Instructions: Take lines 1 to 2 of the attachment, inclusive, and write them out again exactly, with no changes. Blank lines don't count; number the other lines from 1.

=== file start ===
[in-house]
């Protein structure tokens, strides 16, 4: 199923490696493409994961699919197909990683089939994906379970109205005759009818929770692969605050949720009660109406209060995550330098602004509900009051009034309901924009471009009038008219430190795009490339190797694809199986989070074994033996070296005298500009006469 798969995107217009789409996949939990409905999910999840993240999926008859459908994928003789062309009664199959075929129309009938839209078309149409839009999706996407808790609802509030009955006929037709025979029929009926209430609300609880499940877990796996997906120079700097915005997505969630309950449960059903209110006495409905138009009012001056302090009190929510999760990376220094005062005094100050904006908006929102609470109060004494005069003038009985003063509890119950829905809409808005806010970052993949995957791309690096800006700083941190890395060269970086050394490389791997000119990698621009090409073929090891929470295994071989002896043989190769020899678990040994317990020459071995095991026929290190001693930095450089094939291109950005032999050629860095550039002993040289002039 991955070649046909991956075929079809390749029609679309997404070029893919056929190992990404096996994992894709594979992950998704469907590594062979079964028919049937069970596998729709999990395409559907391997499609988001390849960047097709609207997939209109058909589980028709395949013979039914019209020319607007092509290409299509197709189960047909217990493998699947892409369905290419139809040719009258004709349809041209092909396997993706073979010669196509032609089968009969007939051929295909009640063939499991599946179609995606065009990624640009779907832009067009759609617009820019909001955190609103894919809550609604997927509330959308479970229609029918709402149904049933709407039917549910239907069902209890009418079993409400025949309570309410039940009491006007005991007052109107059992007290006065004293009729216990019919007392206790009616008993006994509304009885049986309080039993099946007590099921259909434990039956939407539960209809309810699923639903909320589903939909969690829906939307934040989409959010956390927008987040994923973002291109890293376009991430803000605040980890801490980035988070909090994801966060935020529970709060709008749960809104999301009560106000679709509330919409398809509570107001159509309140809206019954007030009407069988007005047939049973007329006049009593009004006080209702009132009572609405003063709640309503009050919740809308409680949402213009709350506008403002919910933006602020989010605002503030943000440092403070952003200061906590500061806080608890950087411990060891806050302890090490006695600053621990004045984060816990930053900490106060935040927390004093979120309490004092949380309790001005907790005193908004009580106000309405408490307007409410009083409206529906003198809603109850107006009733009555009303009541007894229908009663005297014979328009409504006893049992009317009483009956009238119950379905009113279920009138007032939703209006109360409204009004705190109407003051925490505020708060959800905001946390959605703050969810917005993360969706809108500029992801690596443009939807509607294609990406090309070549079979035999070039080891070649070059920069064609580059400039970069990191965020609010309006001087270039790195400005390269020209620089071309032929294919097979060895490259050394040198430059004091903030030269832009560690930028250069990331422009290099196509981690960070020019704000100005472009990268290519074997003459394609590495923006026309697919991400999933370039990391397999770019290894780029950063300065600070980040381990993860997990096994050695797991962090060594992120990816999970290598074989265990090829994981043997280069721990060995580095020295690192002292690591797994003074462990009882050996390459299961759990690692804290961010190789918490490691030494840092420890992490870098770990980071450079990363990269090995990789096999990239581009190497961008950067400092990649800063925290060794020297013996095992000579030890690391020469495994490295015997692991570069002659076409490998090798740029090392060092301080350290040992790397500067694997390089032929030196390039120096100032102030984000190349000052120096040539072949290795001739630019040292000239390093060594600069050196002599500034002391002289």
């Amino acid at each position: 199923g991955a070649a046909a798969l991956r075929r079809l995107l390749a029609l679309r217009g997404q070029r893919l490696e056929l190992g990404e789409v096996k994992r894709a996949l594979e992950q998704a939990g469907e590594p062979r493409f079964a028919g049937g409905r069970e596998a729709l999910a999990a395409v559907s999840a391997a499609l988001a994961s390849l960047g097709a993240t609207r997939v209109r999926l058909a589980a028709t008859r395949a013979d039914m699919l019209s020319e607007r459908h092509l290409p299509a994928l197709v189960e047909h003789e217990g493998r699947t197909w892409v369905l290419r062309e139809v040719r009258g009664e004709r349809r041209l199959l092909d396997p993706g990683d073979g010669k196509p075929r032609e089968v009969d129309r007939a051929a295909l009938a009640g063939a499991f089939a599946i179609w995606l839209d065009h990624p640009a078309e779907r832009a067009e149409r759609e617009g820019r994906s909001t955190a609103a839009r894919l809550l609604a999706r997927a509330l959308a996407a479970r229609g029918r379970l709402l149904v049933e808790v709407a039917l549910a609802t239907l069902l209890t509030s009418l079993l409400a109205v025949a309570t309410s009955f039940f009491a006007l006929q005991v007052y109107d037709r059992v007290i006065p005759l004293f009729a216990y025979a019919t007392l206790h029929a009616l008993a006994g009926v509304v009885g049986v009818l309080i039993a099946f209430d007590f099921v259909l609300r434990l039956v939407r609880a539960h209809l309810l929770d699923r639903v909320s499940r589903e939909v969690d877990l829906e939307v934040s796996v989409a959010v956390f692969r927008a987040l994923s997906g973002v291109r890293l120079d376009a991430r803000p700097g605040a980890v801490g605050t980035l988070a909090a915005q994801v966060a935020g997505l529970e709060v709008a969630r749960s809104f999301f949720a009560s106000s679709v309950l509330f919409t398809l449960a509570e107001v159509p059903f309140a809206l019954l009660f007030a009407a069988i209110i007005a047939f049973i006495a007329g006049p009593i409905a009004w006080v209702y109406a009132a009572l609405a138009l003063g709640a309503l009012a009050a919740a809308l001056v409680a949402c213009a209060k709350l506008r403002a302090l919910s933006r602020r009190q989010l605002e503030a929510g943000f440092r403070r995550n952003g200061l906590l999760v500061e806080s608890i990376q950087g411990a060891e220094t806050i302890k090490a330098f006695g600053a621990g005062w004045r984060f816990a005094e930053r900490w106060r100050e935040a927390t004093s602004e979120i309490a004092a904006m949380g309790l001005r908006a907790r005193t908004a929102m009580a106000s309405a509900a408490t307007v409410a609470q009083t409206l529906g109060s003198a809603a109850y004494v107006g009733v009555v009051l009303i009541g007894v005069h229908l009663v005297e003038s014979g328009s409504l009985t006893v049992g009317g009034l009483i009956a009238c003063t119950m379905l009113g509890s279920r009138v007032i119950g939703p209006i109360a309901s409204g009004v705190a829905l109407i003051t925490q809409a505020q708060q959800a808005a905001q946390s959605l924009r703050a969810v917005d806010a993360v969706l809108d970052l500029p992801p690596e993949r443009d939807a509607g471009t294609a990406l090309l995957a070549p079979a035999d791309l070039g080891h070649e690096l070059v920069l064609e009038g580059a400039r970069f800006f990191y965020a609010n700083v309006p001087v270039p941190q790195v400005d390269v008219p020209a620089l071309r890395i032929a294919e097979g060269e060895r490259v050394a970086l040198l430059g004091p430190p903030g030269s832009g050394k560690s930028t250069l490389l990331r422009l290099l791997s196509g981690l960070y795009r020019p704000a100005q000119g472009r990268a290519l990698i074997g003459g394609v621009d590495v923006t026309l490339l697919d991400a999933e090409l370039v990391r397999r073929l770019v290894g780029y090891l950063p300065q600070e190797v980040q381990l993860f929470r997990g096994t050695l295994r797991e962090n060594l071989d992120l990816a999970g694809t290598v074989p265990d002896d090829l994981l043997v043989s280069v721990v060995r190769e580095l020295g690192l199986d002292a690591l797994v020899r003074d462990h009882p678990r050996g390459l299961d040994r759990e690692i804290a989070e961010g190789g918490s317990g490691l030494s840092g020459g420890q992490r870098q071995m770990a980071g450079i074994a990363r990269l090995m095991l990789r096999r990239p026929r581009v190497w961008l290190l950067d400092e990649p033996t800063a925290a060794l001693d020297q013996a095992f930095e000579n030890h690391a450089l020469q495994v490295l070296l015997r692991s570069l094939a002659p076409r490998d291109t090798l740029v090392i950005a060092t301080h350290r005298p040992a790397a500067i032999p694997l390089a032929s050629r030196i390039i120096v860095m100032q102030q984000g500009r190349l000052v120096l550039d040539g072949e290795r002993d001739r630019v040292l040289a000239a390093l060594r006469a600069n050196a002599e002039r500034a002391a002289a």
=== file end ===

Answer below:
[in-house]
């Protein structure tokens, strides 16, 4: 199923490696493409994961699919197909990683089939994906379970109205005759009818929770692969605050949720009660109406209060995550330098602004509900009051009034309901924009471009009038008219430190795009490339190797694809199986989070074994033996070296005298500009006469 798969995107217009789409996949939990409905999910999840993240999926008859459908994928003789062309009664199959075929129309009938839209078309149409839009999706996407808790609802509030009955006929037709025979029929009926209430609300609880499940877990796996997906120079700097915005997505969630309950449960059903209110006495409905138009009012001056302090009190929510999760990376220094005062005094100050904006908006929102609470109060004494005069003038009985003063509890119950829905809409808005806010970052993949995957791309690096800006700083941190890395060269970086050394490389791997000119990698621009090409073929090891929470295994071989002896043989190769020899678990040994317990020459071995095991026929290190001693930095450089094939291109950005032999050629860095550039002993040289002039 991955070649046909991956075929079809390749029609679309997404070029893919056929190992990404096996994992894709594979992950998704469907590594062979079964028919049937069970596998729709999990395409559907391997499609988001390849960047097709609207997939209109058909589980028709395949013979039914019209020319607007092509290409299509197709189960047909217990493998699947892409369905290419139809040719009258004709349809041209092909396997993706073979010669196509032609089968009969007939051929295909009640063939499991599946179609995606065009990624640009779907832009067009759609617009820019909001955190609103894919809550609604997927509330959308479970229609029918709402149904049933709407039917549910239907069902209890009418079993409400025949309570309410039940009491006007005991007052109107059992007290006065004293009729216990019919007392206790009616008993006994509304009885049986309080039993099946007590099921259909434990039956939407539960209809309810699923639903909320589903939909969690829906939307934040989409959010956390927008987040994923973002291109890293376009991430803000605040980890801490980035988070909090994801966060935020529970709060709008749960809104999301009560106000679709509330919409398809509570107001159509309140809206019954007030009407069988007005047939049973007329006049009593009004006080209702009132009572609405003063709640309503009050919740809308409680949402213009709350506008403002919910933006602020989010605002503030943000440092403070952003200061906590500061806080608890950087411990060891806050302890090490006695600053621990004045984060816990930053900490106060935040927390004093979120309490004092949380309790001005907790005193908004009580106000309405408490307007409410009083409206529906003198809603109850107006009733009555009303009541007894229908009663005297014979328009409504006893049992009317009483009956009238119950379905009113279920009138007032939703209006109360409204009004705190109407003051925490505020708060959800905001946390959605703050969810917005993360969706809108500029992801690596443009939807509607294609990406090309070549079979035999070039080891070649070059920069064609580059400039970069990191965020609010309006001087270039790195400005390269020209620089071309032929294919097979060895490259050394040198430059004091903030030269832009560690930028250069990331422009290099196509981690960070020019704000100005472009990268290519074997003459394609590495923006026309697919991400999933370039990391397999770019290894780029950063300065600070980040381990993860997990096994050695797991962090060594992120990816999970290598074989265990090829994981043997280069721990060995580095020295690192002292690591797994003074462990009882050996390459299961759990690692804290961010190789918490490691030494840092420890992490870098770990980071450079990363990269090995990789096999990239581009190497961008950067400092990649800063925290060794020297013996095992000579030890690391020469495994490295015997692991570069002659076409490998090798740029090392060092301080350290040992790397500067694997390089032929030196390039120096100032102030984000190349000052120096040539072949290795001739630019040292000239390093060594600069050196002599500034002391002289």